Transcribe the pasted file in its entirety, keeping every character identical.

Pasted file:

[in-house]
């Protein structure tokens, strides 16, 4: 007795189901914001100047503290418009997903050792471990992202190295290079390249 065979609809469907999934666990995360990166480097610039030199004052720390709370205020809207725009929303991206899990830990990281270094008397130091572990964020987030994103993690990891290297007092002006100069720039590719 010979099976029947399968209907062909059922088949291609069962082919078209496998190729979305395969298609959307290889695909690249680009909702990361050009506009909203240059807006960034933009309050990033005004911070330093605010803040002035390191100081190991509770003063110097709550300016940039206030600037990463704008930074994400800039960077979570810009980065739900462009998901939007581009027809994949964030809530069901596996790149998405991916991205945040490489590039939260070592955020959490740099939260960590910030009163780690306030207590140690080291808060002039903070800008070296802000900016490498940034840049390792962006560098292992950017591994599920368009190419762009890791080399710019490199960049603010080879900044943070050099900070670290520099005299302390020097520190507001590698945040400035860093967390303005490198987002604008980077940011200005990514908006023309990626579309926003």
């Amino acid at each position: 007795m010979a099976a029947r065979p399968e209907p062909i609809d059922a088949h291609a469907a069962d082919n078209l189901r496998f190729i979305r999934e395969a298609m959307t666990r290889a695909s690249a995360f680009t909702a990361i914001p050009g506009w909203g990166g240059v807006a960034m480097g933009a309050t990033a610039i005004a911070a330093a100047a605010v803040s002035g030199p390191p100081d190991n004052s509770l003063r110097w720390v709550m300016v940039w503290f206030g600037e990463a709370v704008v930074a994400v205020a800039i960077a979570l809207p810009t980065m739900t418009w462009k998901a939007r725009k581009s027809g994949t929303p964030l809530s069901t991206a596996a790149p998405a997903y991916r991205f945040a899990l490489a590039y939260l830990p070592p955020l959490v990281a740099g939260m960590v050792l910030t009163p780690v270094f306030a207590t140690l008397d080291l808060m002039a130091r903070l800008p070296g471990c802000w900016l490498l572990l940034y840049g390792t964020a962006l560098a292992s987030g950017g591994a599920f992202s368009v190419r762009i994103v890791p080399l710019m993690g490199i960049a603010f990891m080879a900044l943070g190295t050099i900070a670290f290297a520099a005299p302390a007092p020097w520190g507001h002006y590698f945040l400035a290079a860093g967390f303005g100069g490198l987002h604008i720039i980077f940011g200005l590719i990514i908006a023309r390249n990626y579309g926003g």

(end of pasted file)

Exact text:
[in-house]
């Protein structure tokens, strides 16, 4: 007795189901914001100047503290418009997903050792471990992202190295290079390249 065979609809469907999934666990995360990166480097610039030199004052720390709370205020809207725009929303991206899990830990990281270094008397130091572990964020987030994103993690990891290297007092002006100069720039590719 010979099976029947399968209907062909059922088949291609069962082919078209496998190729979305395969298609959307290889695909690249680009909702990361050009506009909203240059807006960034933009309050990033005004911070330093605010803040002035390191100081190991509770003063110097709550300016940039206030600037990463704008930074994400800039960077979570810009980065739900462009998901939007581009027809994949964030809530069901596996790149998405991916991205945040490489590039939260070592955020959490740099939260960590910030009163780690306030207590140690080291808060002039903070800008070296802000900016490498940034840049390792962006560098292992950017591994599920368009190419762009890791080399710019490199960049603010080879900044943070050099900070670290520099005299302390020097520190507001590698945040400035860093967390303005490198987002604008980077940011200005990514908006023309990626579309926003």
């Amino acid at each position: 007795m010979a099976a029947r065979p399968e209907p062909i609809d059922a088949h291609a469907a069962d082919n078209l189901r496998f190729i979305r999934e395969a298609m959307t666990r290889a695909s690249a995360f680009t909702a990361i914001p050009g506009w909203g990166g240059v807006a960034m480097g933009a309050t990033a610039i005004a911070a330093a100047a605010v803040s002035g030199p390191p100081d190991n004052s509770l003063r110097w720390v709550m300016v940039w503290f206030g600037e990463a709370v704008v930074a994400v205020a800039i960077a979570l809207p810009t980065m739900t418009w462009k998901a939007r725009k581009s027809g994949t929303p964030l809530s069901t991206a596996a790149p998405a997903y991916r991205f945040a899990l490489a590039y939260l830990p070592p955020l959490v990281a740099g939260m960590v050792l910030t009163p780690v270094f306030a207590t140690l008397d080291l808060m002039a130091r903070l800008p070296g471990c802000w900016l490498l572990l940034y840049g390792t964020a962006l560098a292992s987030g950017g591994a599920f992202s368009v190419r762009i994103v890791p080399l710019m993690g490199i960049a603010f990891m080879a900044l943070g190295t050099i900070a670290f290297a520099a005299p302390a007092p020097w520190g507001h002006y590698f945040l400035a290079a860093g967390f303005g100069g490198l987002h604008i720039i980077f940011g200005l590719i990514i908006a023309r390249n990626y579309g926003g």